Fitts estimated the bed tax diversion could bring in about $2.4 million over 20 years. The developers intend to request tax increment financing and a community improvement district for the project. The TIF would allow new property taxes generated by the development to be used to finance various infrastructure improvements. A CID would allow an additional 1 percent sales tax to be levied within the property to finance additional improvements.
"That is all going to cover this public gap in the project of $7 million, and so we're just trying to piece together the tools that are available to do that," he said.
Fitts said diverting guest taxes won't take away from, or cut into, guest taxes already being generated by other hotels. It would only come from taxes collected by the two new hotels in the future.
"We're going to make it 'pay as you go,' meaning no bond issues or county credit at risk, no obligation from the project. It will effectively live or die on its own," he said. "If the hotel is successful and kicks off the expected transient guest tax, then we'll be able to finance the water park as we've projected it.
"If not, Samy and his partners will have to dig into their own pockets to figure out how to make it work."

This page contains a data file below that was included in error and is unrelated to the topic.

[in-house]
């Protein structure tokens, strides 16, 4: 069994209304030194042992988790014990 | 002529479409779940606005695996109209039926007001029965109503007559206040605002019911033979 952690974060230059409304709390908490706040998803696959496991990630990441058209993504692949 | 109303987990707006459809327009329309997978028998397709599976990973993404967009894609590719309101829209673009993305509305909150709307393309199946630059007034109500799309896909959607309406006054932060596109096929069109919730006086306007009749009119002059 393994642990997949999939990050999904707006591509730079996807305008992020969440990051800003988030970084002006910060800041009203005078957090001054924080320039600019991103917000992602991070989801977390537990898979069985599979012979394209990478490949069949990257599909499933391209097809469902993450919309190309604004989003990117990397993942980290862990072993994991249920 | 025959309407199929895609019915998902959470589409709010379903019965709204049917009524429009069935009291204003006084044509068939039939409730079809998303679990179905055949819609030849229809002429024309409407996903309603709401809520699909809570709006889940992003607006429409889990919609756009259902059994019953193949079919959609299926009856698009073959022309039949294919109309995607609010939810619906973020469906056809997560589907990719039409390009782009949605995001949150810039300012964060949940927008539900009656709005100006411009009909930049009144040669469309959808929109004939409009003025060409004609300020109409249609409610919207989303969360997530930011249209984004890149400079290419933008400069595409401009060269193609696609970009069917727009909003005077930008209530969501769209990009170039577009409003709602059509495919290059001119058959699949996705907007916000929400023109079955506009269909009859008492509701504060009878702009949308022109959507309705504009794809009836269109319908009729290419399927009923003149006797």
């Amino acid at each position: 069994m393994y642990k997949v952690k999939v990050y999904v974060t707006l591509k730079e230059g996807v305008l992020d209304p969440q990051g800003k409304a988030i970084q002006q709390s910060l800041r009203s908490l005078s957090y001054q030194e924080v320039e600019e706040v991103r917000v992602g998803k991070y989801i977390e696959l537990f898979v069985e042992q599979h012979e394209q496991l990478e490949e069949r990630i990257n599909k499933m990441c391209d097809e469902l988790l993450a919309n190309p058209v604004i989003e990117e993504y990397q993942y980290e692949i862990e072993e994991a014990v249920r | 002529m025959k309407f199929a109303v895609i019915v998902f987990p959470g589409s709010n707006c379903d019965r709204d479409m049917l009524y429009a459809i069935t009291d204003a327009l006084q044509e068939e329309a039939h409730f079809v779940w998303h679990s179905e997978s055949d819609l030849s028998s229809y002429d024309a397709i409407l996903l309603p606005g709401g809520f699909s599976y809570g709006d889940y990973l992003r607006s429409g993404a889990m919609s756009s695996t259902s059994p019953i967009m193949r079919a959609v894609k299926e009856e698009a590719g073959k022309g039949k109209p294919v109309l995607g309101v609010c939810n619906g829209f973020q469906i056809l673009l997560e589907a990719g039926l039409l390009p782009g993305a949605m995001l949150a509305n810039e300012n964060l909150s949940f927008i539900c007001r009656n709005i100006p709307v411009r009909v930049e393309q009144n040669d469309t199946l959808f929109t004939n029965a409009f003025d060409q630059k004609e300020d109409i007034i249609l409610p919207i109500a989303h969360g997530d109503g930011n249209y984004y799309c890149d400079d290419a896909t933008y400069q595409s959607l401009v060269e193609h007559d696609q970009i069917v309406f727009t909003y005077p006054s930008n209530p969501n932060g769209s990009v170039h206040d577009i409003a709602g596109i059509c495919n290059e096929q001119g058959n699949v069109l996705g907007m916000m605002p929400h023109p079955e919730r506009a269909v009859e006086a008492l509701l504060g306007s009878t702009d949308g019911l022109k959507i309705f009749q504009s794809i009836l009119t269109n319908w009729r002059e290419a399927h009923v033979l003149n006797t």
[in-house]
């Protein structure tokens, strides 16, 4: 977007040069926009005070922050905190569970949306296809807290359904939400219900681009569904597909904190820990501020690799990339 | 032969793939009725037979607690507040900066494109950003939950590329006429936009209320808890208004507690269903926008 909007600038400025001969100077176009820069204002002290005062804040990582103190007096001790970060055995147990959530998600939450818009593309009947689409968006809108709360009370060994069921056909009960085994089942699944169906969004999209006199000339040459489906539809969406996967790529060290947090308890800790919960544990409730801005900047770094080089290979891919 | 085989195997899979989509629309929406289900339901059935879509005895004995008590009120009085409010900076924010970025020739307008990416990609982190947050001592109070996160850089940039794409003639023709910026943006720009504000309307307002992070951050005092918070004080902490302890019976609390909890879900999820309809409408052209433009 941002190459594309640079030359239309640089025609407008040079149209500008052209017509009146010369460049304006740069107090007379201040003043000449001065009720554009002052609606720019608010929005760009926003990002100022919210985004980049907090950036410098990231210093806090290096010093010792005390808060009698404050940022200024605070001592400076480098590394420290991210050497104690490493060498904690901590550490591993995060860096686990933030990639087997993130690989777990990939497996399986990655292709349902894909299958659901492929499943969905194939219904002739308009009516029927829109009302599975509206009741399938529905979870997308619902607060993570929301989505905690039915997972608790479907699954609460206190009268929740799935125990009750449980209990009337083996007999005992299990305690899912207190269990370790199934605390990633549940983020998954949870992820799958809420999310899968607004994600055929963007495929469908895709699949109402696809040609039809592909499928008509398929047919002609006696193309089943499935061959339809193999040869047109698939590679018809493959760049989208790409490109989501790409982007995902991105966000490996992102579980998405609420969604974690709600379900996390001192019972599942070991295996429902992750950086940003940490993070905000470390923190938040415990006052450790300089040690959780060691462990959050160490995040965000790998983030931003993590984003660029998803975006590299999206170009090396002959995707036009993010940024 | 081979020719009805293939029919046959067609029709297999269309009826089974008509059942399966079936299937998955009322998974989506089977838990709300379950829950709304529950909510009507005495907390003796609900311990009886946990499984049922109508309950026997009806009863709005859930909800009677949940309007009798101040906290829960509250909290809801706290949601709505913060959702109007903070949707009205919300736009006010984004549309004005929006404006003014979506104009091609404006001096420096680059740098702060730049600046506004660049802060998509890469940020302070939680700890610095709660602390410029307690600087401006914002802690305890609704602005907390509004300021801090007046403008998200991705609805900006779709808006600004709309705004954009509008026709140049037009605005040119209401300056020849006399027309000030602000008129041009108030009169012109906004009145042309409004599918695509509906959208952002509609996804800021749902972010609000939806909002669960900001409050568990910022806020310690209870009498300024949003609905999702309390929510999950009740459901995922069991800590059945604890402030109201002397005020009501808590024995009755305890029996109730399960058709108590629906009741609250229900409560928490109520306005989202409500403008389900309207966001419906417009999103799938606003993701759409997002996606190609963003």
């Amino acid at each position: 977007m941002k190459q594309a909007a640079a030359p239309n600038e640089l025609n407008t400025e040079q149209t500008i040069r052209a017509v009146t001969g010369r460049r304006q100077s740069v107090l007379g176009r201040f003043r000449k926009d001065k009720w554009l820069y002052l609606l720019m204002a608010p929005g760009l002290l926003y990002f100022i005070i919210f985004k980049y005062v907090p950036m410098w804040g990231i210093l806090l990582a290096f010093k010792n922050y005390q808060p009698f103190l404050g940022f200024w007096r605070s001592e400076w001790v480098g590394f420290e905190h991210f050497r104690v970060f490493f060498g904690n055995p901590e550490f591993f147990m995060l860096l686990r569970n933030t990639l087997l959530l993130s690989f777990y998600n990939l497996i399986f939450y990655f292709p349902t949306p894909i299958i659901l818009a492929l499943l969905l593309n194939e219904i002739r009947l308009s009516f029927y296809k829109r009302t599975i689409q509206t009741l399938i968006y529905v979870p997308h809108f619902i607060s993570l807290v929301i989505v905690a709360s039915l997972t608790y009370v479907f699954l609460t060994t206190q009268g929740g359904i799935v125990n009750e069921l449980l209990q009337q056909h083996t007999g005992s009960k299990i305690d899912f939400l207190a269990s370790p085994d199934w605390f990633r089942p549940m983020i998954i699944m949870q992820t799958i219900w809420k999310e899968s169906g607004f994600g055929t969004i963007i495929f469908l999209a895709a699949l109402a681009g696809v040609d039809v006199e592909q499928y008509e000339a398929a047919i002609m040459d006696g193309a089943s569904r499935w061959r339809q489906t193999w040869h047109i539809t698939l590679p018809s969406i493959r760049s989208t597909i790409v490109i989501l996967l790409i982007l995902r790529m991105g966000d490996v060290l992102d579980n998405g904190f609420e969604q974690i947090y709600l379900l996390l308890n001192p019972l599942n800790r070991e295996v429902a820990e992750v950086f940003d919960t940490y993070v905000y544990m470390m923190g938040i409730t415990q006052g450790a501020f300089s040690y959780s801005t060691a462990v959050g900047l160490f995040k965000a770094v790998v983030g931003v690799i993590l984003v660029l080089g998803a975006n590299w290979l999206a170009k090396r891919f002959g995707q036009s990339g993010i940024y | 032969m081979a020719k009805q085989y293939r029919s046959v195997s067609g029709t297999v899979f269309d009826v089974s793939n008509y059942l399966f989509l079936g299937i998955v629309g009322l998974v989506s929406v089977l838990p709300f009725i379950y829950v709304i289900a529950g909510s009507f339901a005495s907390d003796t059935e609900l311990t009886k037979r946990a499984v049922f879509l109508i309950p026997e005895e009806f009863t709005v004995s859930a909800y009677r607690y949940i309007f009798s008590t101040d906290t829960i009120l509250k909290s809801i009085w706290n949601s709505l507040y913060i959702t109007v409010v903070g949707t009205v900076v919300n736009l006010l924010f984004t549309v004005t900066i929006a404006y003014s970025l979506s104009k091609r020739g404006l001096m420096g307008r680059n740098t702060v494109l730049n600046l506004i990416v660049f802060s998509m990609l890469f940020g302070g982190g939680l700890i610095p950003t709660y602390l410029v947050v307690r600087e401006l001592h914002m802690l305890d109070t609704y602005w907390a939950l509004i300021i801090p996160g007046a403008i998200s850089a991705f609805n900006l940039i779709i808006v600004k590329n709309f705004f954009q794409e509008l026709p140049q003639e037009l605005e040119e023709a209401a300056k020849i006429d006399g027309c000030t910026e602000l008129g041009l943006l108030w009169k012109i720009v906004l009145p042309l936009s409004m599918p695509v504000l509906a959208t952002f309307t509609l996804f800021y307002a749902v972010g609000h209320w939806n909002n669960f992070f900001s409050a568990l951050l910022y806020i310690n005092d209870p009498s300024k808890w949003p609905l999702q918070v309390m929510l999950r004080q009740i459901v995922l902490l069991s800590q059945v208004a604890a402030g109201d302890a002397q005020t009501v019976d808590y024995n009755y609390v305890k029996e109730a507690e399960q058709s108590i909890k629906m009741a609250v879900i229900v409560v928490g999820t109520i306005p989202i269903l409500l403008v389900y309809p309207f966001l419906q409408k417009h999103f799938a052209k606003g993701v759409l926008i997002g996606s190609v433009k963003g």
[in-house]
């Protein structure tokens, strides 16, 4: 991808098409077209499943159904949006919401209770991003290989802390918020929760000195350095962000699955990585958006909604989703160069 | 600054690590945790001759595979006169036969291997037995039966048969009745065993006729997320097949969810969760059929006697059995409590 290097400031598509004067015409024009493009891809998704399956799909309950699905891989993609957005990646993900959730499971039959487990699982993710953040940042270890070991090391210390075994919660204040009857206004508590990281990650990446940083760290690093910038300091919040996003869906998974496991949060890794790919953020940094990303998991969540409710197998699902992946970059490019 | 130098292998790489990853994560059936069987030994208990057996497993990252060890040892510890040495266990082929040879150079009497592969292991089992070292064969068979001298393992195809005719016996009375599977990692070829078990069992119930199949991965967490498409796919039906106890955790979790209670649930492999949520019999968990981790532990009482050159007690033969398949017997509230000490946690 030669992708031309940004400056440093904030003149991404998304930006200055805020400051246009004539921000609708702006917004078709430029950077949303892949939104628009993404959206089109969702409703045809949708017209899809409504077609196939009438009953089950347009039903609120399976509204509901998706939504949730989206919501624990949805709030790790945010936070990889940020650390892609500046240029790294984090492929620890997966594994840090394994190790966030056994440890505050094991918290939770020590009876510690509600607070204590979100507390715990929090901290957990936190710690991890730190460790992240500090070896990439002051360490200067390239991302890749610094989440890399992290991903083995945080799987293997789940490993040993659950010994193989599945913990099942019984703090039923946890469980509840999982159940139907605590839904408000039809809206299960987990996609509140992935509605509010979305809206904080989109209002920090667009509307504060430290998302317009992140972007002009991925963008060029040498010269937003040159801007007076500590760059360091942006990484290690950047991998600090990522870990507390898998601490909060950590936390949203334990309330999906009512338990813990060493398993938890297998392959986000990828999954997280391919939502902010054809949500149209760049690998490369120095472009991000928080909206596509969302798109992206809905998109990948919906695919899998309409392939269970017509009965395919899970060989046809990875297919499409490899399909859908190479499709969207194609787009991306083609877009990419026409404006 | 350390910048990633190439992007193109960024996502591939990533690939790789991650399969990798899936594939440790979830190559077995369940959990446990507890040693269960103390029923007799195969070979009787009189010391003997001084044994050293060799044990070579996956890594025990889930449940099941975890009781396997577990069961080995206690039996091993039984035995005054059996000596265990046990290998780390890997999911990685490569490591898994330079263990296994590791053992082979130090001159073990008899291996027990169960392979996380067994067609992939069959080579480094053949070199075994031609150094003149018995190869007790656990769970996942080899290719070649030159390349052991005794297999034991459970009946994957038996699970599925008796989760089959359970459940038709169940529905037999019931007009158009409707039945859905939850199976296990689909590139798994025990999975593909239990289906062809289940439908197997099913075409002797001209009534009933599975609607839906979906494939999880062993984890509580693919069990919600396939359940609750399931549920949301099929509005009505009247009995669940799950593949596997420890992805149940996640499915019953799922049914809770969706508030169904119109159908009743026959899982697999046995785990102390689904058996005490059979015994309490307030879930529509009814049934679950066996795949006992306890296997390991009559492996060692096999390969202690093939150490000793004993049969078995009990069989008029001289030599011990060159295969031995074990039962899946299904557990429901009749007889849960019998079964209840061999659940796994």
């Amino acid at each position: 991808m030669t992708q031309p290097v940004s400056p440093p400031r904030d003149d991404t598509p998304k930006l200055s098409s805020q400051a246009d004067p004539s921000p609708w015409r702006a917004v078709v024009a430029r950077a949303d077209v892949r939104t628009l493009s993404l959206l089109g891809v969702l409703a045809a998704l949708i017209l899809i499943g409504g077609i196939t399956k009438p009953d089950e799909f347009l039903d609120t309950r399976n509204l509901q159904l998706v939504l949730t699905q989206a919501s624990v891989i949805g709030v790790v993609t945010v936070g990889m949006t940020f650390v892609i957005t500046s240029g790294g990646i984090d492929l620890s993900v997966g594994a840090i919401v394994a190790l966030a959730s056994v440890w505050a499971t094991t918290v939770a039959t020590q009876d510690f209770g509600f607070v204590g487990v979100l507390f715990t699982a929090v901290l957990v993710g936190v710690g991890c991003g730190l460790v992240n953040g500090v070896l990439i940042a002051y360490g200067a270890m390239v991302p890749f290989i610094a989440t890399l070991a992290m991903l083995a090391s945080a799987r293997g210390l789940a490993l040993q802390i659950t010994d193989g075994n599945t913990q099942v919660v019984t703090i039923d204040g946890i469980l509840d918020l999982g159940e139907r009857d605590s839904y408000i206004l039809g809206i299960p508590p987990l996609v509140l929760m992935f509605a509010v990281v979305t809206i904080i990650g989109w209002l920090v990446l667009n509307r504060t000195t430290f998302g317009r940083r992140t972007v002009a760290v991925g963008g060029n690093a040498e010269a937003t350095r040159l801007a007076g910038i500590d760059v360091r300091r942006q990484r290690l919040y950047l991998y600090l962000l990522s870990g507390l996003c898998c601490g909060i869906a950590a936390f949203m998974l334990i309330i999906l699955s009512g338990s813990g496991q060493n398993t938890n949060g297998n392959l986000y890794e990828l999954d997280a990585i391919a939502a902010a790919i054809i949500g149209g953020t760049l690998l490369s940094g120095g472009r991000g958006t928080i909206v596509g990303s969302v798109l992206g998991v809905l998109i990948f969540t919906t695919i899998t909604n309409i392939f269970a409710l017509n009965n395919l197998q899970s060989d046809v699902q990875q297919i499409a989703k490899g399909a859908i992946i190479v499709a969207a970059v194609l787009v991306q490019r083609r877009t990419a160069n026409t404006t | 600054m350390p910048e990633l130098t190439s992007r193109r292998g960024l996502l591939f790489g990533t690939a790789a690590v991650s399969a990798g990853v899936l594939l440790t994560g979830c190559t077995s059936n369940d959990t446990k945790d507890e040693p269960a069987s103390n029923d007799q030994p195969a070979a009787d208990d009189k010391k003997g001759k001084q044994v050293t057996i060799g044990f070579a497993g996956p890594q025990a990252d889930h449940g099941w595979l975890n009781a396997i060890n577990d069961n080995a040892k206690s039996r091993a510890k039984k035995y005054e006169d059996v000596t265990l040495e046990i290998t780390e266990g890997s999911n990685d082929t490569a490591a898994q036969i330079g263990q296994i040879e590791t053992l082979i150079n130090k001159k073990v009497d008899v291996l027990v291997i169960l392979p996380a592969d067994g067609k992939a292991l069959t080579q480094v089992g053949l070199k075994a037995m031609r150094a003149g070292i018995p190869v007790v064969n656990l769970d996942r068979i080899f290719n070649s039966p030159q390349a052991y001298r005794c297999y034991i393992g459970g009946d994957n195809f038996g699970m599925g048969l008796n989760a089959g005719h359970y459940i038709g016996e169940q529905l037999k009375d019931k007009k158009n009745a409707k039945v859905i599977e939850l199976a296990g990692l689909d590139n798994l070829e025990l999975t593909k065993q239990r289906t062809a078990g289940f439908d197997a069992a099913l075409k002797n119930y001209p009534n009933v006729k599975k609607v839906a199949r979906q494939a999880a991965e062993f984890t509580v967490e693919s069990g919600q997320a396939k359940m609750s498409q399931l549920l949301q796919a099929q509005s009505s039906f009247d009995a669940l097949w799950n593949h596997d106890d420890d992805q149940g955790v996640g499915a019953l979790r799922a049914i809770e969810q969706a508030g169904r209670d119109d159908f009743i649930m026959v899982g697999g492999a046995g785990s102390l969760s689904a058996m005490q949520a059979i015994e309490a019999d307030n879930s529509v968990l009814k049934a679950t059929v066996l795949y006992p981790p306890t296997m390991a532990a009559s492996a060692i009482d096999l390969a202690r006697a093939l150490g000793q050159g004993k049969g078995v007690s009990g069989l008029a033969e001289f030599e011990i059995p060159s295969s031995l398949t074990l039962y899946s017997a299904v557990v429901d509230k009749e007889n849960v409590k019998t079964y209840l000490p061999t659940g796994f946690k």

Fitts said developers are proposing guest tax funds go first to the city of Garden City, then be redirected to Samy through a developer's agreement, tied to the opening of the water park.
"So no water park, no transient guest tax reallocation to the project," Fitts said.
Samy, who is also board president of the Finney County Convention and Visitors Bureau, said the water park fills a need for an attraction that can operate year-round.
"We feel it would be a great asset. We constantly invest in our community and that's what we're trying to do," he said.
In response to a question, Samy said he doesn't believe the proposed hotel will compete with others, because as a new facility, room rates will likely be higher. He also said he can't control how other hotels manage their properties.
"We're all very creative. We just have to figure out how we can bring people to our hotels. There are many hotels in Finney County. It's just a matter of them getting creative and adding a little bit," he said.
Samy said he's talked to a few other hoteliers this past week who are excited about the project and think it will also benefit their businesses.